Having said that the dominant color is moving towards red, I see that I still have a lot of yellow-flowered plants in this week’s six. Kerria japonica is most often seen in its double-flowered ‘Pleniflora’ form with blooms that look like little yellow pom-poms. I much prefer this wild type with flowers that clearly show its membership in the rose family.

6. Arisaema sikokianum and Arisaema thunburgii subsp. urushima

sikokianum
Arisaema sikokianum
Arisaema_thunbergii
Arisaema thunbergii subsp. urushima

Two Asian jack-in-the-pulpits (or should that be jacks-in-the-pulpit?) are already blooming as our native Arisaema triphyllum are just breaking the surface of the soil. With the spadix modified into a club (A. sikokianum) or a whip-like tendril (A. thunbergii urushima), these species give you a some idea of the diversity in the genus.

There is so much going on in the garden this week, that I can’t resist one more photo.

Second 6. Maggots? Pupae?

Seemannia-rhizome

Actually, these are the dormant rhizomes of Seemannia nematanthodes (see #5). They’re just a tiny fraction of the number that I have exhumed from the bone-dry soil of pots stored in the crawl space of our house all winter. A few will go back into a pot with fresh soil, while the rest will be planted out in various flowerbeds.

The Propagator is the host of Six on Saturday.  Head over there to see his Six and find links to the blogs of other participants.

Six on Saturday #39, February 23, 2019

It’s hard to believe that it has been three months since I last managed to get a Six on Saturday post together. The past week has been gloomy and wet outside, so here are six plants that are currently flowering in my greenhouse.

1. Paphiopedilum Fanaticum

fanaticum1

Paphiopedilum x fanaticum is the natural hybrid of Paphiopedilum malipoense and P. micranthum.  When the same cross is produced in cultivation, the plants are designated Paphiopedilum Fanaticum.  This isn’t the greatest photo–light levels were low, and the flower is still opening–but I think you can see that the plant is aptly named.  Anyone who is subject to orchidelirium will likely be a fanatic for Paph. Fanaticum.

2. Epidendrum cf. schlechterianum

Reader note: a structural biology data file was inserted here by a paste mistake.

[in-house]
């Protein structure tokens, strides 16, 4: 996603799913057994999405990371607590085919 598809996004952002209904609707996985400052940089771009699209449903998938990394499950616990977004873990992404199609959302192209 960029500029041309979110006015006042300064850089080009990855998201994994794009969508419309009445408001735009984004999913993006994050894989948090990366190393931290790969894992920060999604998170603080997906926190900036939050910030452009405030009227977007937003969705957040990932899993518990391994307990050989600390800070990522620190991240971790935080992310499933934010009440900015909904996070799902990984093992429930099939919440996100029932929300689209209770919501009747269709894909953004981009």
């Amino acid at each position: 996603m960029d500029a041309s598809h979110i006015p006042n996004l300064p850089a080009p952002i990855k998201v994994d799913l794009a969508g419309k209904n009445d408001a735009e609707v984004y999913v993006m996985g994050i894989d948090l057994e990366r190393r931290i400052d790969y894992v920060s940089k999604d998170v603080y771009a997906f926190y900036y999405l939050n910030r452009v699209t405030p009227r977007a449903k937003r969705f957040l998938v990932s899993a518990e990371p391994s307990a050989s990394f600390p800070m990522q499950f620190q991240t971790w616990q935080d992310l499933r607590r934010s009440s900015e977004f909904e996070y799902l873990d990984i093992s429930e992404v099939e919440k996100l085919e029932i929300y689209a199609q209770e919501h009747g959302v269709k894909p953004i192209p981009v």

Epi_schlechterianum

E. schlechterianum is miniature orchid found from Costa Rica to northern South America (Peru, Colombia, Brazil).  Alternatively, E. schlechterianum grows only in Panama, and a group of closely related species–E. congestum, E. congestioides, E. oxynanodes, E. schizoclinandrium, E. serruliferum, and E. uleinanodes–are found elsewhere.  It all depends on which botanist you believe.  In any case, this is a bizarre little plant with flowers that are almost the same color and texture as the semi-succulent leaves that cover its creeping stems.  It grows well mounted on a chunk of treefern fiber and watered once or twice a week.

3. Dendrobium speciosum var. pedunculatum

Dendrobium1Dendrobium2

Some forms of the Australian Dendrobium speciosum grow so large that a forklift is required to move them, but D. speciosum var. pedunculatum is a dwarf variety.  My plant has been growing happily in a 4-inch (10 cm) diameter terracotta pot for the past five years, and its pseudobulbs are only slightly larger than my thumb.  In summer, it lives outside in almost full sun.  In winter, I keep it in the brightest end of the greenhouse and reduce watering to once every two or three weeks.

4. Utricularia sandersonii (Sanderson’s bladderwort)

Utricularia_sandersonii

Although its flowers look vaguely orchid-like, Utricularia sandersonii is a terrestrial bladderwort, a carnivorous member of the family Lentibulariaceae native to South Africa.  It grows in saturated soils, where its underground bladder traps can capture and digest protists or rotifers that are small enough to swim between the soil grains.  The leaves of U. sandersonii are a couple of millimeters long, and the flower, which looks a bit like a long-tailed rabbit (or maybe a bilby), is about 1 cm from top to bottom.

I grow U. sandersonii in a small pot sitting in water almost up to the surface of the soil (a mix of peat and silica sand).  After a few years, it forms a thick tangle of stolons and starts to deteriorate, perhaps because the supply of protists or trace elements in the soil has been exhausted.  At that point, propagation is simply a matter of tearing off a chunk of soil/stolons and using it to inoculate a new pot of soil.

5.  Hippeastrum striatum

Hippeastrum_striatum

H. striatum is a smallish species from southern Brazil.  Its bulbs, leaves, and flowers are all much smaller than the big hybrid hippeastrums that are sold as “Amaryllis” at Christmas time, and I think it is better suited to cultivation in pots.

6. Cyrtanthus (species?  hybrid?)

Cyrtanthus

This plant grew from seed that I purchased as Cyrtanthus stenanthus, but it appears to have been mislabeled.  It seems to want grow in winter/spring and goes dormant in hot weather.

Six on Saturday is hosted by The Propagator.  Head over there to see his Six for this week and to find links to the blogs of other participants.